This review happened in an ironically timely manner. I originally decided to re-review this series in order to try and promote its sales, so that maybe we could get Ao Haru Ride. But with a new short story coming out in Betsuma next issue and the live action movie to premier in Japan next week, it’s almost perfect timing to reassess this earlier series by Io Sakisaka.
Strobe Edge originally ran in Bessatsu Margaret shoujo manga magazine from 2007 to 2010. The 10 volume series was licensed by Viz Shojo Beat in 2012 and the last volume was released in May 2014. I did a review of the first three volumes of Strobe Edge in 2013. Looking back, it’s pretty spot on with only a few things I will add, since I have read the whole story and another series by Sakisaka now as well.
The Gist: Ninako Kinoshita unexpectedly falls for the quiet but popular boy Ren Ichinose. While she gets to know Ren a little at a time, she discovers that he already has a long time girlfriend, and she’s a very nice person. Resigned to unrequited love, Ninako must endure her feelings while admiring Ren from afar. Is the situation really as hopeless as Ninako believes? Seems Ren has some torn feelings of his own to sort out as well.
The Review: Strobe Edge is a strong candidate for your typical high school shoujo love drama. It’s a slice-of-life relationship story with no fantasy or supernatural aspects. So why is this series selling millions of copies in Japan and getting a movie? I think it’s riding on the coattails of Sakisaka’s popularity with Ao Haru Ride somewhat, but Strobe Edge in itself is a very emotional heart-rendering story that people, especially young people, can easily relate to.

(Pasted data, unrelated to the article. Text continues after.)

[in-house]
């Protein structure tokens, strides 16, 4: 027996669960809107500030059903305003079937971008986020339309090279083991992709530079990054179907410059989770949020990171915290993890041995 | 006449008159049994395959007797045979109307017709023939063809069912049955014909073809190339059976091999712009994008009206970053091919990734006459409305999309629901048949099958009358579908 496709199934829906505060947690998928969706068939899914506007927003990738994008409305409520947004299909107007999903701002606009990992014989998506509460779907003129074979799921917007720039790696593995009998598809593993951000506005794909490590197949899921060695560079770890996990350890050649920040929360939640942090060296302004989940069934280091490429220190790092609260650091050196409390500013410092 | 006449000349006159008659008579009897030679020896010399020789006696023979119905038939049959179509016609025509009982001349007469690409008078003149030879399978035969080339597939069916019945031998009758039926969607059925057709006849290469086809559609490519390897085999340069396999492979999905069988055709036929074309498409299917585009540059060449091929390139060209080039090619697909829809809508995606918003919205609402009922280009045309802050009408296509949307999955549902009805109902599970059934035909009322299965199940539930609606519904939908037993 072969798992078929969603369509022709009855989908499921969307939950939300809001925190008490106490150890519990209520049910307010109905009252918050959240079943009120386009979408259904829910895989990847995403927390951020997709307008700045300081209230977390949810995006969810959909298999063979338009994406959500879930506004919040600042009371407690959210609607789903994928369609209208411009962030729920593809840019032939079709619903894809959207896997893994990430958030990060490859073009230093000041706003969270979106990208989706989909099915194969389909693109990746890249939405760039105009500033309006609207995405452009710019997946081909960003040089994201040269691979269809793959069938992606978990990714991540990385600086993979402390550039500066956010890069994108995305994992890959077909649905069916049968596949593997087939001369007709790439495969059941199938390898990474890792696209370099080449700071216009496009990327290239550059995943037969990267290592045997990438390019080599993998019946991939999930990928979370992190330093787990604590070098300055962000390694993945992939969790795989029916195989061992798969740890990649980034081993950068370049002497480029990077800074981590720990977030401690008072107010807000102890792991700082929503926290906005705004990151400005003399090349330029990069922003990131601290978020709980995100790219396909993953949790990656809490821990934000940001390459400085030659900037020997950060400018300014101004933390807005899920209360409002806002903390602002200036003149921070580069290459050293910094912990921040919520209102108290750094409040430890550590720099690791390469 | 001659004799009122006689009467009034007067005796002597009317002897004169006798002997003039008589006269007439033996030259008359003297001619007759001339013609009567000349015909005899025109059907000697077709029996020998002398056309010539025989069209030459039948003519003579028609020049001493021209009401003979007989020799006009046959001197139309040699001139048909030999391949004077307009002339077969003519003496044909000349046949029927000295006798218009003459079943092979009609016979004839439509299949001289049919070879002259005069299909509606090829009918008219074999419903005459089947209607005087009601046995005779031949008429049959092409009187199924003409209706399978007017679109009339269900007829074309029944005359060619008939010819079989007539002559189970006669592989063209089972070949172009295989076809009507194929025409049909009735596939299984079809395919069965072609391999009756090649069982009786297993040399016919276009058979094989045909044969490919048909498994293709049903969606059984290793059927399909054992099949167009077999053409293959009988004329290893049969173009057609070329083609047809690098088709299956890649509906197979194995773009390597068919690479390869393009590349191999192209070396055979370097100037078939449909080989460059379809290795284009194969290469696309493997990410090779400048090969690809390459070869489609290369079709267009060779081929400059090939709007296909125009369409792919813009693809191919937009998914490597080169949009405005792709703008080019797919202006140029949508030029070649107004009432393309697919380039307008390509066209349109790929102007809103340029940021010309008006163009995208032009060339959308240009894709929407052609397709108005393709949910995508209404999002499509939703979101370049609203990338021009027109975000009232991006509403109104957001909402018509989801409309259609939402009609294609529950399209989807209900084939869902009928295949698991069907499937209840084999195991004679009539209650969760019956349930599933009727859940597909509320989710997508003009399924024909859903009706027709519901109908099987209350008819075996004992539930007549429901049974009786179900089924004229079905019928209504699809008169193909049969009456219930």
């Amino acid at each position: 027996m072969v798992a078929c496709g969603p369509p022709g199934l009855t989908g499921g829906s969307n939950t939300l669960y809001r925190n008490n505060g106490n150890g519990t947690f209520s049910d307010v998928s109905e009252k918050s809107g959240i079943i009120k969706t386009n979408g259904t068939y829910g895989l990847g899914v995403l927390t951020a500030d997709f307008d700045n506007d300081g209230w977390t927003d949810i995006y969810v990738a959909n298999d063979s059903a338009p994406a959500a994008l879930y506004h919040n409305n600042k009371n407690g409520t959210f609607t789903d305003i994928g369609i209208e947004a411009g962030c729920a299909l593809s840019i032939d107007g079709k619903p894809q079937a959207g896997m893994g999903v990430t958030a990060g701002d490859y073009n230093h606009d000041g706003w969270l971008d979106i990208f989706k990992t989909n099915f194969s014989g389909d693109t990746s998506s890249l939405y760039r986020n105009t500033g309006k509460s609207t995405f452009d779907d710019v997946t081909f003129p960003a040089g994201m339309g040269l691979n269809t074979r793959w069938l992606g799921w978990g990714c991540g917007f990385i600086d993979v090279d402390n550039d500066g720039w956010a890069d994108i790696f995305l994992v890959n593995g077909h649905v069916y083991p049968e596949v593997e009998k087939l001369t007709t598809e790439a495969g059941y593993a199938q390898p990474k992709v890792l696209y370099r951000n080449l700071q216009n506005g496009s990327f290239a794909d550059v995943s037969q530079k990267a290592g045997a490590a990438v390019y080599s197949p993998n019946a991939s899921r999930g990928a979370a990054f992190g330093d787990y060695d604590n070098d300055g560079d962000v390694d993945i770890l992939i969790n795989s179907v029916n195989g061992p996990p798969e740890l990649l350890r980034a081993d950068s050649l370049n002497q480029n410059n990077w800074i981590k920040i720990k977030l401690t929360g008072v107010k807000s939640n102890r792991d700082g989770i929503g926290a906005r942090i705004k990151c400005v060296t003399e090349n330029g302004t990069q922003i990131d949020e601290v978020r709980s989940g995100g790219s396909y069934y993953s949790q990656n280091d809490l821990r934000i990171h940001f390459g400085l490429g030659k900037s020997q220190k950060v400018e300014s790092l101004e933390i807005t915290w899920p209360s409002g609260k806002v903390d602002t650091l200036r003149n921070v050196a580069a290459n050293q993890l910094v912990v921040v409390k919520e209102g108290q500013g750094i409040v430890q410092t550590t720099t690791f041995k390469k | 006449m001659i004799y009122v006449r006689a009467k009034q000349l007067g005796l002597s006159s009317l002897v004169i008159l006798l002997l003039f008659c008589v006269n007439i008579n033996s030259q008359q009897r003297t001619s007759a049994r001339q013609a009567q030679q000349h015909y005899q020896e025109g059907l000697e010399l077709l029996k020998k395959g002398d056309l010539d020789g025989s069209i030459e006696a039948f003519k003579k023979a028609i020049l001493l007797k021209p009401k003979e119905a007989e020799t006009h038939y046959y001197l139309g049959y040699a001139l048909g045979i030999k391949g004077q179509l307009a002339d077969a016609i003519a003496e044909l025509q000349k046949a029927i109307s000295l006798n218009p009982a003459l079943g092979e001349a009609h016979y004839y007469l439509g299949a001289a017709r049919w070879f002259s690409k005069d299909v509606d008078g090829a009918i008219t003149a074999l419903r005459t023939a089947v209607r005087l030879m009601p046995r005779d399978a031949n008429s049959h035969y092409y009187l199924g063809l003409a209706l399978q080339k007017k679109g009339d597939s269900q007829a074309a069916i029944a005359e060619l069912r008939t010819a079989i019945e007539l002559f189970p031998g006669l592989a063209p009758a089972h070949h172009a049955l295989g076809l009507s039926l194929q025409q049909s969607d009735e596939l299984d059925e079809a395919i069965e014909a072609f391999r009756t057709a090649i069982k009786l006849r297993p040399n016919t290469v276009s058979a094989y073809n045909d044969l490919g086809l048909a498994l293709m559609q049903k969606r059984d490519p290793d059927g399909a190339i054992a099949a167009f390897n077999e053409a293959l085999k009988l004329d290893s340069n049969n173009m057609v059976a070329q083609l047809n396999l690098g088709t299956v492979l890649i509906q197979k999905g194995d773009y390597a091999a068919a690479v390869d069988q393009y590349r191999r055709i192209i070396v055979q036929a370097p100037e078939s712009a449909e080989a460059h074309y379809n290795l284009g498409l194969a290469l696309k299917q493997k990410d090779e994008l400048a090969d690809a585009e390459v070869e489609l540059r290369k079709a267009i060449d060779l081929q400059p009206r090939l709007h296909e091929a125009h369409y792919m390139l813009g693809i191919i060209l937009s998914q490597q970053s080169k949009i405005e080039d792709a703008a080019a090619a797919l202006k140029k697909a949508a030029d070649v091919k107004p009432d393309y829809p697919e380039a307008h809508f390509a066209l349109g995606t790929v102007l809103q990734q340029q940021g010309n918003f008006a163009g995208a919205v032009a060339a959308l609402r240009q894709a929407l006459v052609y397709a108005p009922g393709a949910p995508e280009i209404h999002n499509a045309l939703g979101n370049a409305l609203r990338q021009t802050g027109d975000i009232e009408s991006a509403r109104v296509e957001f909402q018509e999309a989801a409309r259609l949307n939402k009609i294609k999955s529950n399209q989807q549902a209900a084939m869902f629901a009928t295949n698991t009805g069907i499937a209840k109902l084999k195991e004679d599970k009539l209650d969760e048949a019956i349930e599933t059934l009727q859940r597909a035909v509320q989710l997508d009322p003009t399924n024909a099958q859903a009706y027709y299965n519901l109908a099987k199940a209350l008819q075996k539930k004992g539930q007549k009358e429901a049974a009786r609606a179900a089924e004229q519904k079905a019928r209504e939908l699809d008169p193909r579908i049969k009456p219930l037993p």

The essence of Strobe Edge is a realistic take on what teen relationships are really like, and not just the lovey-dovey aspects. It evaluates the position of being in an unrequited love, and different ways to handle those feelings. It demonstrates being in a relationship with someone you really love, but time passes and priorities change, causing someone to fall out of love or move on. There’s also the aspect of someone loving you, and you not being able to return those feelings. All of these things happen daily in the lives of young people. It’s this realism that I believe really helps readers to relate and become attached to these characters that Sakisaka creates.
Of the stories I’ve read, Ninako is by far my favorite heroine that Sakisaka has drawn. She’s average for readers’ sake, but she’s got an infectious optimism that makes her endearing to her friends and the boys in the story. She’s not wishy washy about her feelings. She knows how she feels and she doesn’t take any substitutions for her love. She doesn’t mess with other people’s feelings either. She’s extremely genuine. This is why I really admire Ninako as a protagonist. There are two, wait, three love interests in the story for Ninako – Daiki, her childhood friend, Ren, the unavailable nice guy, and Ando, his playboy best friend. Using these three characters Sakisaka dissects those aspects of young love that I spoke of earlier.
The plot runs at a very good pace, with very little lag between events. Five volumes for Ren to decide his actions, and five more for Ninako to come to terms with her feelings. I thought the final volume felt kind of rushed, and most likely was- editors saying finish it, and there’s only so many pages. That’s probably why there’s an epilogue story coming out. However, the story doesn’t disappoint and Sakisaka gave readers a satisfying ending to the series.
I highly recommend this series for shoujo manga lovers. It’s a wonderful slice of life story with admirable characters and gorgeous art.